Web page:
“This was a difficult choice for me, but in my heart, I know it’s the right one,” Johnson said in a statement Monday morning. “I’m not exactly sure what the next chapter holds, but if an opportunity comes along that makes sense, I will consider it. I still have a bucket list of racing events I would like to take part in. Competing at this level in IndyCar has been such a great experience.

“I couldn’t have asked for a better team to race for than Chip Ganassi and Chip Ganassi Racing. Everyone worked extremely hard for the last two seasons, pushing to get the best performances out of me every single week. The support from my crew and teammates Dario (Franchitti), Scott (Dixon), Tony (Kanaan), Marcus (Ericsson) and Alex (Palou) went above and beyond anything I could have ever asked for.”

WHAT’S NEXT FOR JIMMIE JOHNSON: An analysis of his racing options for the 2023 season

Driving the No. 48 Dallara-Honda for Chip Ganassi Racing, Johnson ranked 21st in the 2022 points standings with a career-best fifth place July 24 at Iowa Speedway.

After running only road and street courses for Ganassi in 2021, the seven-time NASCAR Cup Series champion added ovals this year. In his Indy 500 debut, he qualified 12th and finished 28th after a late crash.

“I do have a desire to go back (to IndyCar), it’s just at this point, I know what’s required to do a full schedule, and I don’t have that in me,” Johnson told AP. “I don’t have that passion that I need for myself to commit myself to a full season.”

That leaves open the concept of Johnson returning part time with Ganassi, perhaps exclusively on ovals.

“We are fully supportive of Jimmie,” team owner Chip Ganassi said in a statement. “He has been a valued member of our team and if we can find a way to continue working together, we would like to do so.”

During IndyCar’s season finale race weekend, Johnson told reporters Sept. 9 that he planned to explore his options with wife Chandra and daughters Evie and Lydia. Johnson told the Associated Press that his family is considering living abroad for a year or two, and he has toyed with the idea of running in the World Endurance Championship sports car series because of its international locales.

Johnson hasn’t ruled out IndyCar, IMSA sports cars or even a cameo in NASCAR next year. Since retiring from full-time NASCAR after the 2020 season, he has entered the endurance races of the IMSA WeatherTech SportsCar Championship in the No. 48 Ally Cadillac (including Saturday’s Petit Le Mans season finale). Johnson also wants to race in the 24 Hours of Le Mans and is a prime candidate for the Garage 56 entry (a joint project of NASCAR and Hendrick Motorsports).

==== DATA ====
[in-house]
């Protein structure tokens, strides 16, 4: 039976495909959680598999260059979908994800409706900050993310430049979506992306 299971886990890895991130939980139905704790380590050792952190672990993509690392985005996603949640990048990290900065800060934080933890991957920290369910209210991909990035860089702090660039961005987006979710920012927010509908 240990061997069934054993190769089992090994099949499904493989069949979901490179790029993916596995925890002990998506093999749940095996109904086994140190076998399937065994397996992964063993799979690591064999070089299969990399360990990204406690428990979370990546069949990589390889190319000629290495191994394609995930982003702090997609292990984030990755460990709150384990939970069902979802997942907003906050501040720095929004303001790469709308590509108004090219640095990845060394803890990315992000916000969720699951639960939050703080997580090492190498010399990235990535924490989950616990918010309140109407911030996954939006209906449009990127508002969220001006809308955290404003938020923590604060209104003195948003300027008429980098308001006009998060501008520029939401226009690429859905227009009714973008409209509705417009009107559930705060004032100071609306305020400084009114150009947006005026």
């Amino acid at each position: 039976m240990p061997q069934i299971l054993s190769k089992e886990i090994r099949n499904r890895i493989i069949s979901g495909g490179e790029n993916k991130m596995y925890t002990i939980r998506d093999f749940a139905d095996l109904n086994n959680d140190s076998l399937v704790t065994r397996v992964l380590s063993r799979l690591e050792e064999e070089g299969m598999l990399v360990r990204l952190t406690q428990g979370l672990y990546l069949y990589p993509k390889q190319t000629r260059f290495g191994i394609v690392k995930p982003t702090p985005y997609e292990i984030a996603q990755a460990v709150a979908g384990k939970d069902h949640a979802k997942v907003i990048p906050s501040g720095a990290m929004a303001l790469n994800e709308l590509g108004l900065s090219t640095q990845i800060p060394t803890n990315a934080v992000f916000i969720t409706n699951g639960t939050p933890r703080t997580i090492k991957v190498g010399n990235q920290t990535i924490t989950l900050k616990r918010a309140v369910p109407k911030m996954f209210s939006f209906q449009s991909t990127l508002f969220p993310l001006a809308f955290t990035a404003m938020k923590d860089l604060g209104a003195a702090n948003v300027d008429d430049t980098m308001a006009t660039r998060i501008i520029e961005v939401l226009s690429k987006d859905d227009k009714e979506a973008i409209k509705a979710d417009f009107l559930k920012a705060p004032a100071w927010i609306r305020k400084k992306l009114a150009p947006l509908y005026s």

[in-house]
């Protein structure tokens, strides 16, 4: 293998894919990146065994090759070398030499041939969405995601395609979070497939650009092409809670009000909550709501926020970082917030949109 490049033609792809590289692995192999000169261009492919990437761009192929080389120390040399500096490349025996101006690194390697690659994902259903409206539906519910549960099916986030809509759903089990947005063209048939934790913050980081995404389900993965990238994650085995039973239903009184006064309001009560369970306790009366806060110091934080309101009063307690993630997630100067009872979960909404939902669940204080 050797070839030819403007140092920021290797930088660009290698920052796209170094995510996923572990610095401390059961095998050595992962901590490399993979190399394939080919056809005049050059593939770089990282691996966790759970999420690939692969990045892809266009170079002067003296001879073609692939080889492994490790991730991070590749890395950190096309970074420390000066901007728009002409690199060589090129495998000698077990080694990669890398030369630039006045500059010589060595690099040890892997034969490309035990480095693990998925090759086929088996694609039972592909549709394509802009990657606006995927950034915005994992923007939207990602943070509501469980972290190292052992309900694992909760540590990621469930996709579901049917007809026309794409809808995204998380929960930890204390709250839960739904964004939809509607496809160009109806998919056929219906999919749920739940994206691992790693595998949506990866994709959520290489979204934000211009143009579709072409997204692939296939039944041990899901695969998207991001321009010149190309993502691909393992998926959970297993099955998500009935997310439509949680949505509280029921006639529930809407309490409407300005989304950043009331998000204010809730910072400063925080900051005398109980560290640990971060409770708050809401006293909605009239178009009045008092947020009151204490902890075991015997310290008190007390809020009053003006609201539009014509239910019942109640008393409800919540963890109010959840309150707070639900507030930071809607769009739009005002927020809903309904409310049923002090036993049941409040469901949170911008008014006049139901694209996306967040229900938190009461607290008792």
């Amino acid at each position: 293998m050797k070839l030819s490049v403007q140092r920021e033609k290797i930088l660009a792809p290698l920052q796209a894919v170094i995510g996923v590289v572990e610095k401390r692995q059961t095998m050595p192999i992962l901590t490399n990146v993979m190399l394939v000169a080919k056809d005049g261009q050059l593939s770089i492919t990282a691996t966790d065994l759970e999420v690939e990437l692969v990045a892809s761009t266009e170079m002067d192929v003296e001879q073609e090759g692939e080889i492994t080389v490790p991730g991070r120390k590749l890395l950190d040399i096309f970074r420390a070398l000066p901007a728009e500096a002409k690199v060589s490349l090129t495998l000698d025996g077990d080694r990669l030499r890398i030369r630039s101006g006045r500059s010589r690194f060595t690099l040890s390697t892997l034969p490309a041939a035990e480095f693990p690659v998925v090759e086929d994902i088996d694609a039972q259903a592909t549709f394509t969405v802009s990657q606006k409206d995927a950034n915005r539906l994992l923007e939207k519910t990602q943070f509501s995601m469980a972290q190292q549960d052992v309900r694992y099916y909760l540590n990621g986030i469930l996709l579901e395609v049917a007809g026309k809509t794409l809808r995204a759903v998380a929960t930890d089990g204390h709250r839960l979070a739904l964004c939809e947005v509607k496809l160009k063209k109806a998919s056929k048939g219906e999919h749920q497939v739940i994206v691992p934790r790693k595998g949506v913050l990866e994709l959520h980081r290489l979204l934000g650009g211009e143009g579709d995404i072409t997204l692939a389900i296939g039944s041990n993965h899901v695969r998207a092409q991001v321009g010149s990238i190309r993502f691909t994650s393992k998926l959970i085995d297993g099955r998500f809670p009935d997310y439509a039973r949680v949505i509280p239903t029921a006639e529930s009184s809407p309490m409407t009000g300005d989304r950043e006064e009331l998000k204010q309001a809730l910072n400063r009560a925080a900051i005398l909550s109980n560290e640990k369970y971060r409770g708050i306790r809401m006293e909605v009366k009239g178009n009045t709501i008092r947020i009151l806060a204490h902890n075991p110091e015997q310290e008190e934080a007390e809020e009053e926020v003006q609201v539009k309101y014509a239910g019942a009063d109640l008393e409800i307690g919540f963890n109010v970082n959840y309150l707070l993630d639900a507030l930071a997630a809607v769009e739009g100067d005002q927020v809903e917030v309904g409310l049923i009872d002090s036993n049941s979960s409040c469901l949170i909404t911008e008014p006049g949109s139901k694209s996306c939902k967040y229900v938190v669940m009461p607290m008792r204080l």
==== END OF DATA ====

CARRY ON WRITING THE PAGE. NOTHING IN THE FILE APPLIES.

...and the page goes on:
Johnson told the AP he is interested in becoming the latest driver to try “The Double” and run both the Coca-Cola 600 and Indy 500 on the same day (the most recent was Kurt Busch in 2014).

“You know me and endurance sports, and ‘The Double’ sounds awesome,” Johnson, a four-time Coke 600 winner, told AP. “I’ve always had this respect for the guys who have done ‘The Double.’ I would say it is more of a respect thing than a bucket-list item, and I’d love to put some energy into that idea and see if I can pull it off.”

It is less likely that he would return to IMSA’s endurance events because its top prototype series is being overhauled, limiting the amount of inventory available for the new LMDh cars in the rebranded GTP division.

Johnson has confirmed that he would retain primary sponsor Carvana, which has backed him in IndyCar the past two years. He revealed his decision Monday during the last episode of “Reinventing the Wheel,” Carvana Racing’s eight-part docuseries about his 2023 season.

“I’m thankful for the partnership with a company like Carvana for allowing me to take this journey in IndyCar, for seeing the value in our partnership and being open to future opportunities together,” Johnson said. “They have truly showed me that there are no finish lines in life. Along with Carvana, The American Legion, Ally, cbdMD and Frank August were there every step of the way, and I couldn’t have done it without all of them. Most importantly — and the true rockstars in all of this –my family, Chani, Evie and Lydia. They have always allowed me to chase my dreams, and we are all just really excited about what the future holds for all of us. I have enjoyed every minute of these last two years.”

Said Carvana co-founder Ryan Keeton: “During the past two years, Jimmie Johnson has been so amazing to collaborate with. Our team admires his passion, hard work and commitment to continuous improvement while also having fun, and we look forward to continuing to support him next year in this new chapter.”